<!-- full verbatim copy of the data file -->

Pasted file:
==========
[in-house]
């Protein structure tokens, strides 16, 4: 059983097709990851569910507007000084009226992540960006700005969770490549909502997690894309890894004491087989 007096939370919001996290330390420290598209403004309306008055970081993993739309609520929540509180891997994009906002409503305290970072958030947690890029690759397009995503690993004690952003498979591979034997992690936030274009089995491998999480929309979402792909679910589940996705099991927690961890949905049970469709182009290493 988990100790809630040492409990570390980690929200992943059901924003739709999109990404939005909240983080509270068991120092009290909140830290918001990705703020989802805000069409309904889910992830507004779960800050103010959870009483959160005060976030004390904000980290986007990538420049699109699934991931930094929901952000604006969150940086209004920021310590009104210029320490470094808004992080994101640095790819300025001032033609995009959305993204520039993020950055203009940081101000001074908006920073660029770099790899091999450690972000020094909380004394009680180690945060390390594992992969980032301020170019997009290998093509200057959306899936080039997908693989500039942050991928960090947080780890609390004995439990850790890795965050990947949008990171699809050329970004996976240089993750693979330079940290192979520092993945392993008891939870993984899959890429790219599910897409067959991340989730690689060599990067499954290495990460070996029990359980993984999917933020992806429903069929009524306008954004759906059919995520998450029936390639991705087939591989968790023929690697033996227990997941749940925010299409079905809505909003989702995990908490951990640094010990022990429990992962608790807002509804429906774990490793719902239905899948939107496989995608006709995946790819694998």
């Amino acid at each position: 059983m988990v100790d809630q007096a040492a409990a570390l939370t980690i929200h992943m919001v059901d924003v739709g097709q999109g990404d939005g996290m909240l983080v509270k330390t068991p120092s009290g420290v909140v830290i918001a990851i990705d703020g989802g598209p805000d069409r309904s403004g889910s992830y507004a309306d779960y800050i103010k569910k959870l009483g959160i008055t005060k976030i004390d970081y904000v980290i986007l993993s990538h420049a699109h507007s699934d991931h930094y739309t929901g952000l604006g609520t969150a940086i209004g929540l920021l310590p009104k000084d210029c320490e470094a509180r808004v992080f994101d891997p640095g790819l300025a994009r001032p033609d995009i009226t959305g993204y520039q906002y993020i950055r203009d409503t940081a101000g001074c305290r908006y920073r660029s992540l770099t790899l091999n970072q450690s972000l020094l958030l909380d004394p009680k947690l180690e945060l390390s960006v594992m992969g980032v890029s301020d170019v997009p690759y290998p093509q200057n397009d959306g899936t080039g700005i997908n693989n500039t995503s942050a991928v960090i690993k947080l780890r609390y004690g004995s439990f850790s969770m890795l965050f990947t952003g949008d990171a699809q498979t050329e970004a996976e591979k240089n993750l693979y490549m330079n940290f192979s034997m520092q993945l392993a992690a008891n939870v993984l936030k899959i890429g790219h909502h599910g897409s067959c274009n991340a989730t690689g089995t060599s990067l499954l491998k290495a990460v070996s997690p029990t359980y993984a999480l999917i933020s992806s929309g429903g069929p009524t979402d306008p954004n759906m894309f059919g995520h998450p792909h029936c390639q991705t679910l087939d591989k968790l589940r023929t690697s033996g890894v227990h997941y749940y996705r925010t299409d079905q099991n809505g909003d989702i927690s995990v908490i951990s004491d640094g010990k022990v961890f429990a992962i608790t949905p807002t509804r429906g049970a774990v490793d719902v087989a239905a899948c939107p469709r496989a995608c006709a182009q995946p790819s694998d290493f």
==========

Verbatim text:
[in-house]
């Protein structure tokens, strides 16, 4: 059983097709990851569910507007000084009226992540960006700005969770490549909502997690894309890894004491087989 007096939370919001996290330390420290598209403004309306008055970081993993739309609520929540509180891997994009906002409503305290970072958030947690890029690759397009995503690993004690952003498979591979034997992690936030274009089995491998999480929309979402792909679910589940996705099991927690961890949905049970469709182009290493 988990100790809630040492409990570390980690929200992943059901924003739709999109990404939005909240983080509270068991120092009290909140830290918001990705703020989802805000069409309904889910992830507004779960800050103010959870009483959160005060976030004390904000980290986007990538420049699109699934991931930094929901952000604006969150940086209004920021310590009104210029320490470094808004992080994101640095790819300025001032033609995009959305993204520039993020950055203009940081101000001074908006920073660029770099790899091999450690972000020094909380004394009680180690945060390390594992992969980032301020170019997009290998093509200057959306899936080039997908693989500039942050991928960090947080780890609390004995439990850790890795965050990947949008990171699809050329970004996976240089993750693979330079940290192979520092993945392993008891939870993984899959890429790219599910897409067959991340989730690689060599990067499954290495990460070996029990359980993984999917933020992806429903069929009524306008954004759906059919995520998450029936390639991705087939591989968790023929690697033996227990997941749940925010299409079905809505909003989702995990908490951990640094010990022990429990992962608790807002509804429906774990490793719902239905899948939107496989995608006709995946790819694998």
């Amino acid at each position: 059983m988990v100790d809630q007096a040492a409990a570390l939370t980690i929200h992943m919001v059901d924003v739709g097709q999109g990404d939005g996290m909240l983080v509270k330390t068991p120092s009290g420290v909140v830290i918001a990851i990705d703020g989802g598209p805000d069409r309904s403004g889910s992830y507004a309306d779960y800050i103010k569910k959870l009483g959160i008055t005060k976030i004390d970081y904000v980290i986007l993993s990538h420049a699109h507007s699934d991931h930094y739309t929901g952000l604006g609520t969150a940086i209004g929540l920021l310590p009104k000084d210029c320490e470094a509180r808004v992080f994101d891997p640095g790819l300025a994009r001032p033609d995009i009226t959305g993204y520039q906002y993020i950055r203009d409503t940081a101000g001074c305290r908006y920073r660029s992540l770099t790899l091999n970072q450690s972000l020094l958030l909380d004394p009680k947690l180690e945060l390390s960006v594992m992969g980032v890029s301020d170019v997009p690759y290998p093509q200057n397009d959306g899936t080039g700005i997908n693989n500039t995503s942050a991928v960090i690993k947080l780890r609390y004690g004995s439990f850790s969770m890795l965050f990947t952003g949008d990171a699809q498979t050329e970004a996976e591979k240089n993750l693979y490549m330079n940290f192979s034997m520092q993945l392993a992690a008891n939870v993984l936030k899959i890429g790219h909502h599910g897409s067959c274009n991340a989730t690689g089995t060599s990067l499954l491998k290495a990460v070996s997690p029990t359980y993984a999480l999917i933020s992806s929309g429903g069929p009524t979402d306008p954004n759906m894309f059919g995520h998450p792909h029936c390639q991705t679910l087939d591989k968790l589940r023929t690697s033996g890894v227990h997941y749940y996705r925010t299409d079905q099991n809505g909003d989702i927690s995990v908490i951990s004491d640094g010990k022990v961890f429990a992962i608790t949905p807002t509804r429906g049970a774990v490793d719902v087989a239905a899948c939107p469709r496989a995608c006709a182009q995946p790819s694998d290493f």